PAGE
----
similar to SIPS, but ensure that any new program ties business 
assistance to the on-going employment of Australian workers
	 3.  	fund a re-training program similar to the Labour 
Adjustment Progam (LAP) that is specific to the TCF sector and pays 
workers for the period of re-training
	 4.  	clean-up the TCF industry by ensuring that all 
workers, including home-based outworkers, are paid award wages and 
work in safe and suitable conditions and ensure that Corporations Law 
is amended (as promised prior to the previous election) to ensure 
that workers' entitlements are given priority above all other 
creditors so in the event of company collapses workers receive 100% 
of their entitlements".

I've no idea where O'Neil stands in relation to this but she's the 
Victorian contact for this "Tariff Freeze Campaign".

In my GLW article on the FTA that Tom couldn't access 
http://www.greenleft.org.au/back/2003/565/565p9.htm I said about the 

"Advocates of high tariffs usually do not differentiate between 
tariffs on imports from rich, developed countries and those on poor, 
underdeveloped countries. The AMWU says it is particularly concerned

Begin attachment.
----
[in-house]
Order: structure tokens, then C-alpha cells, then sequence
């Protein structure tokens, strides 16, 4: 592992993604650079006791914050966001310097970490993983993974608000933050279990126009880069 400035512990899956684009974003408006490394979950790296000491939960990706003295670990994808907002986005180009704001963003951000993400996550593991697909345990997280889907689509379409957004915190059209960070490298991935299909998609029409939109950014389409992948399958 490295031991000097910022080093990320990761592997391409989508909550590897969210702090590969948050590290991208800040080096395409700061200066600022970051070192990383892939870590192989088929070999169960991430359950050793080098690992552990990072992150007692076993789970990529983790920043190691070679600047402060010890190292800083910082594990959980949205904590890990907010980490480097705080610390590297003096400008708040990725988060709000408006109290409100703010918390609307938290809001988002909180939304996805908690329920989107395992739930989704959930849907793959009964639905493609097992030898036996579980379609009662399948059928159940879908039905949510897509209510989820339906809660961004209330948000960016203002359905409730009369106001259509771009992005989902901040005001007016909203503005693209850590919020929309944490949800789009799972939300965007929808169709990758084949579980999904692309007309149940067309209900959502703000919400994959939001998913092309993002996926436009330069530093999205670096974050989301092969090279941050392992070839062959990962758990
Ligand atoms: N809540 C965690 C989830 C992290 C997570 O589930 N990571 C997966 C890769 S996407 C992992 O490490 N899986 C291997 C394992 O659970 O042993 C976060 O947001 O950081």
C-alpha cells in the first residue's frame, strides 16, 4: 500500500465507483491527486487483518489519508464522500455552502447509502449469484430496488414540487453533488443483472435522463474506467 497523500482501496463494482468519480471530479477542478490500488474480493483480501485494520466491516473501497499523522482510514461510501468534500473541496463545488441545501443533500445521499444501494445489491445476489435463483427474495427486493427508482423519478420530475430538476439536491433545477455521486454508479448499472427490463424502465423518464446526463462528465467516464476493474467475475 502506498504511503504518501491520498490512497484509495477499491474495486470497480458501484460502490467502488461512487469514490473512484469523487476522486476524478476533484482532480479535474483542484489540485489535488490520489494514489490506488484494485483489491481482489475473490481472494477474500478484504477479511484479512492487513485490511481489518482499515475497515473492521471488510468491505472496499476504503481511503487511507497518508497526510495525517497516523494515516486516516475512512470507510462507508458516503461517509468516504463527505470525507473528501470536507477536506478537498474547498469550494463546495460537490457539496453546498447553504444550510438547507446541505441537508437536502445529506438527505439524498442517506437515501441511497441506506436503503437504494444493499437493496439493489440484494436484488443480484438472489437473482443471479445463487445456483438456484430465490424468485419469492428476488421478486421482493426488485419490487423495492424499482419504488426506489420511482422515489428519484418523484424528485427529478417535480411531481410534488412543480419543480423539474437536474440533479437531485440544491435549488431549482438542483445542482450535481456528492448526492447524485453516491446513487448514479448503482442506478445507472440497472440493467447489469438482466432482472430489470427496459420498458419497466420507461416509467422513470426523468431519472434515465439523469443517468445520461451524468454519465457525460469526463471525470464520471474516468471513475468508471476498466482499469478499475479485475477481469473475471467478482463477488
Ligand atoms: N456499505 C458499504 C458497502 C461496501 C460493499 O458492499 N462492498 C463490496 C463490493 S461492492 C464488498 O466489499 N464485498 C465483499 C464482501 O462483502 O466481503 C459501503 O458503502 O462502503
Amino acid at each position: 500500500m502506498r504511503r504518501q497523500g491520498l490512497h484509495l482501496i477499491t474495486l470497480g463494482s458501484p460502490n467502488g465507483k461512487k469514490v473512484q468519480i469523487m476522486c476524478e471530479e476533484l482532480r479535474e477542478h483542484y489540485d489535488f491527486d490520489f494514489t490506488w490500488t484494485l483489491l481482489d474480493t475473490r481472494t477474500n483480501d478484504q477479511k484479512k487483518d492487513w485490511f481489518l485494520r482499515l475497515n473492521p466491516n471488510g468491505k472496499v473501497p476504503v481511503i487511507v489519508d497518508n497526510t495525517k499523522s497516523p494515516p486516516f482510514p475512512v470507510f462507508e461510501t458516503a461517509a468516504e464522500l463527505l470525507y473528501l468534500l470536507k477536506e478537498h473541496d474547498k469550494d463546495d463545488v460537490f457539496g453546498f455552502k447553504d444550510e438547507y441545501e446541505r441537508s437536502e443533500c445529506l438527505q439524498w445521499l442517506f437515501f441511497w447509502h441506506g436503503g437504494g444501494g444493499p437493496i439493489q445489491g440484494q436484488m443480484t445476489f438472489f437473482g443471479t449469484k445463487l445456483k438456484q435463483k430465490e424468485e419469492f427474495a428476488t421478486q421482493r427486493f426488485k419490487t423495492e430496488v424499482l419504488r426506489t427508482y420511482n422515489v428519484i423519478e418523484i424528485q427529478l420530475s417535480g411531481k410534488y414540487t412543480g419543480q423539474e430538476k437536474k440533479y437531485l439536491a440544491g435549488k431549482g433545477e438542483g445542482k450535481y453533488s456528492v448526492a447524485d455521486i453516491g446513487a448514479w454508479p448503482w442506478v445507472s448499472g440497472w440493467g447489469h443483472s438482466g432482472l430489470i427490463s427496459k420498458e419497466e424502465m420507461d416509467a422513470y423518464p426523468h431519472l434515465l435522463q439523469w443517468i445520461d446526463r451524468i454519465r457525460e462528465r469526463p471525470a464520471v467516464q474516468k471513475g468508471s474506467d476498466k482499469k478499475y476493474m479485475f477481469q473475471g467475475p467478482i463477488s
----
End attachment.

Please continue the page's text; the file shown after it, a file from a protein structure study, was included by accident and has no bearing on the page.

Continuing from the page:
about 'rules of origin' in an AUSFTA. These would 'allow products to 
come into Australia tariff free where the majority of manufacturing 
has actually occurred in another country such as Mexico', meaning 
'Australian workers having to compete with businesses in countries 
where the government does not protect even the most basic labour 

"Even though the AMWU dresses up its tariffs-against-the-Third-World 
policy as concern for the conditions of Third World workers, denying 
trade to these countries does nothing but perpetuate their poverty, 
and such rhetoric can even feed reactionary nationalist/racist myths 
about 'foreigners taking our jobs'".

The quote is from an AMWU pamphlet on the FTA, available 
http://www.amwu.asn.au/images/fretrade.pdf Also available on the 
union's "fair trade" page 
http://www.amwu.asn.au/default.asp?Action=Category&id=17 is a Power 
Point file http://www.amwu.asn.au/images/amwu_proposals.pps which as 
far I can see is the most summary form of the union's position on 
trade, tariffs and economic policy generally. It has some class 
struggle demands but also calls for tariff increases, not just a 
freeze, including the dubious "social tariff", and compulsory "buy 
Australian" measures.

Without time for a detailed comparison I'd suggest that the AMWU is 
coming from a somewhat more explicitly nationalist framework, though 
it's "fair trade" info suggests that it puts more effort into 
educating its members about trade and global poverty etc, albeit from 
a liberal perspective. However in practice I'd suggest that the 
Victorian TCFUA shows a more class struggle and internationalist 
approach than the national AMWU.

Nick Fredman
Student Rights Advocate
Southern Cross University (Lismore)
Student Representative Council

Shop 9 Plaza, SCU Lismore

Ph: 6620 3044
Email: sra at src.scu.edu.au
web: http://www.lismoresrc.org.au/